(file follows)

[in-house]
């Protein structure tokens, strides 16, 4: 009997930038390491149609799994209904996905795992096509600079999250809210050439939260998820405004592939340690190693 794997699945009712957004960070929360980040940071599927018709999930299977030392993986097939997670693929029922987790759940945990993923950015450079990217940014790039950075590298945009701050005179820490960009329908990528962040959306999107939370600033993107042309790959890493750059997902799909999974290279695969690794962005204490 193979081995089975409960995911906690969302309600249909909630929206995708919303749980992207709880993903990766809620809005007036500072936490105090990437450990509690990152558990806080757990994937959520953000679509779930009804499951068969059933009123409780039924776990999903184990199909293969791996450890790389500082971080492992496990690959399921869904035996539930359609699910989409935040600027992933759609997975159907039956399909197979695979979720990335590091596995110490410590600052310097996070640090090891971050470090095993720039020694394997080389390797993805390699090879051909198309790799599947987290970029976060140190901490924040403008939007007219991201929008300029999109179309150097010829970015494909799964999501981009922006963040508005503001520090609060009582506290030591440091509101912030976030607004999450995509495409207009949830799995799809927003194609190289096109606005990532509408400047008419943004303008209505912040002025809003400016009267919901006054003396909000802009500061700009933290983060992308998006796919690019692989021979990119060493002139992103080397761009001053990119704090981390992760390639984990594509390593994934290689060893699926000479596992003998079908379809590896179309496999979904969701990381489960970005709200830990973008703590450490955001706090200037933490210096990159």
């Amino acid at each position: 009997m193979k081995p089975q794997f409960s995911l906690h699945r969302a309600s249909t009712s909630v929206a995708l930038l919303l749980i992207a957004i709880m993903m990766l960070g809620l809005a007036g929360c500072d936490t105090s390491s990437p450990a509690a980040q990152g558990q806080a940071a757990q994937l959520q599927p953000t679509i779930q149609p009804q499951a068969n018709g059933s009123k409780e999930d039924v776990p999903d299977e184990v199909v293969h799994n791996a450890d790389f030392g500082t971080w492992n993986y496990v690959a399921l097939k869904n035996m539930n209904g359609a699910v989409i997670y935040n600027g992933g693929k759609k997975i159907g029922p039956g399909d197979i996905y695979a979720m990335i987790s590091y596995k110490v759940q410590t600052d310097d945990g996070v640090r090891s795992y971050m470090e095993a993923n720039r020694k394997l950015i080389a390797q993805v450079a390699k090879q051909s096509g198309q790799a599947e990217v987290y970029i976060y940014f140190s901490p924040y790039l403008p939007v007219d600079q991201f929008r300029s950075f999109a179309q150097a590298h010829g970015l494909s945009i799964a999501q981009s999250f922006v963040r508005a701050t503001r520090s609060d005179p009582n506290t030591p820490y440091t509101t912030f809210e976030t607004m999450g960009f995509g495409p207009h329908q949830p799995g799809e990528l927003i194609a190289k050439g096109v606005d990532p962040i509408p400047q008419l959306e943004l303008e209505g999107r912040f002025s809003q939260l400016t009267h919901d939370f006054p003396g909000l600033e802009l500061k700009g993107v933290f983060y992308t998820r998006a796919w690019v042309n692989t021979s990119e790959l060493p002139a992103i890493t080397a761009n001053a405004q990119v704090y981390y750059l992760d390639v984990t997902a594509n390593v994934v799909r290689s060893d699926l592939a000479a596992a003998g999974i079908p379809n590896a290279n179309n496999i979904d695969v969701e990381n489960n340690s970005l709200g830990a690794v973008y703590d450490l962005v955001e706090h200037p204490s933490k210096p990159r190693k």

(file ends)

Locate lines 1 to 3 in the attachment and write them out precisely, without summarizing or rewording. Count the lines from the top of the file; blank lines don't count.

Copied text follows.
[in-house]
């Protein structure tokens, strides 16, 4: 009997930038390491149609799994209904996905795992096509600079999250809210050439939260998820405004592939340690190693 794997699945009712957004960070929360980040940071599927018709999930299977030392993986097939997670693929029922987790759940945990993923950015450079990217940014790039950075590298945009701050005179820490960009329908990528962040959306999107939370600033993107042309790959890493750059997902799909999974290279695969690794962005204490 193979081995089975409960995911906690969302309600249909909630929206995708919303749980992207709880993903990766809620809005007036500072936490105090990437450990509690990152558990806080757990994937959520953000679509779930009804499951068969059933009123409780039924776990999903184990199909293969791996450890790389500082971080492992496990690959399921869904035996539930359609699910989409935040600027992933759609997975159907039956399909197979695979979720990335590091596995110490410590600052310097996070640090090891971050470090095993720039020694394997080389390797993805390699090879051909198309790799599947987290970029976060140190901490924040403008939007007219991201929008300029999109179309150097010829970015494909799964999501981009922006963040508005503001520090609060009582506290030591440091509101912030976030607004999450995509495409207009949830799995799809927003194609190289096109606005990532509408400047008419943004303008209505912040002025809003400016009267919901006054003396909000802009500061700009933290983060992308998006796919690019692989021979990119060493002139992103080397761009001053990119704090981390992760390639984990594509390593994934290689060893699926000479596992003998079908379809590896179309496999979904969701990381489960970005709200830990973008703590450490955001706090200037933490210096990159």
């Amino acid at each position: 009997m193979k081995p089975q794997f409960s995911l906690h699945r969302a309600s249909t009712s909630v929206a995708l930038l919303l749980i992207a957004i709880m993903m990766l960070g809620l809005a007036g929360c500072d936490t105090s390491s990437p450990a509690a980040q990152g558990q806080a940071a757990q994937l959520q599927p953000t679509i779930q149609p009804q499951a068969n018709g059933s009123k409780e999930d039924v776990p999903d299977e184990v199909v293969h799994n791996a450890d790389f030392g500082t971080w492992n993986y496990v690959a399921l097939k869904n035996m539930n209904g359609a699910v989409i997670y935040n600027g992933g693929k759609k997975i159907g029922p039956g399909d197979i996905y695979a979720m990335i987790s590091y596995k110490v759940q410590t600052d310097d945990g996070v640090r090891s795992y971050m470090e095993a993923n720039r020694k394997l950015i080389a390797q993805v450079a390699k090879q051909s096509g198309q790799a599947e990217v987290y970029i976060y940014f140190s901490p924040y790039l403008p939007v007219d600079q991201f929008r300029s950075f999109a179309q150097a590298h010829g970015l494909s945009i799964a999501q981009s999250f922006v963040r508005a701050t503001r520090s609060d005179p009582n506290t030591p820490y440091t509101t912030f809210e976030t607004m999450g960009f995509g495409p207009h329908q949830p799995g799809e990528l927003i194609a190289k050439g096109v606005d990532p962040i509408p400047q008419l959306e943004l303008e209505g999107r912040f002025s809003q939260l400016t009267h919901d939370f006054p003396g909000l600033e802009l500061k700009g993107v933290f983060y992308t998820r998006a796919w690019v042309n692989t021979s990119e790959l060493p002139a992103i890493t080397a761009n001053a405004q990119v704090y981390y750059l992760d390639v984990t997902a594509n390593v994934v799909r290689s060893d699926l592939a000479a596992a003998g999974i079908p379809n590896a290279n179309n496999i979904d695969v969701e990381n489960n340690s970005l709200g830990a690794v973008y703590d450490l962005v955001e706090h200037p204490s933490k210096p990159r190693k």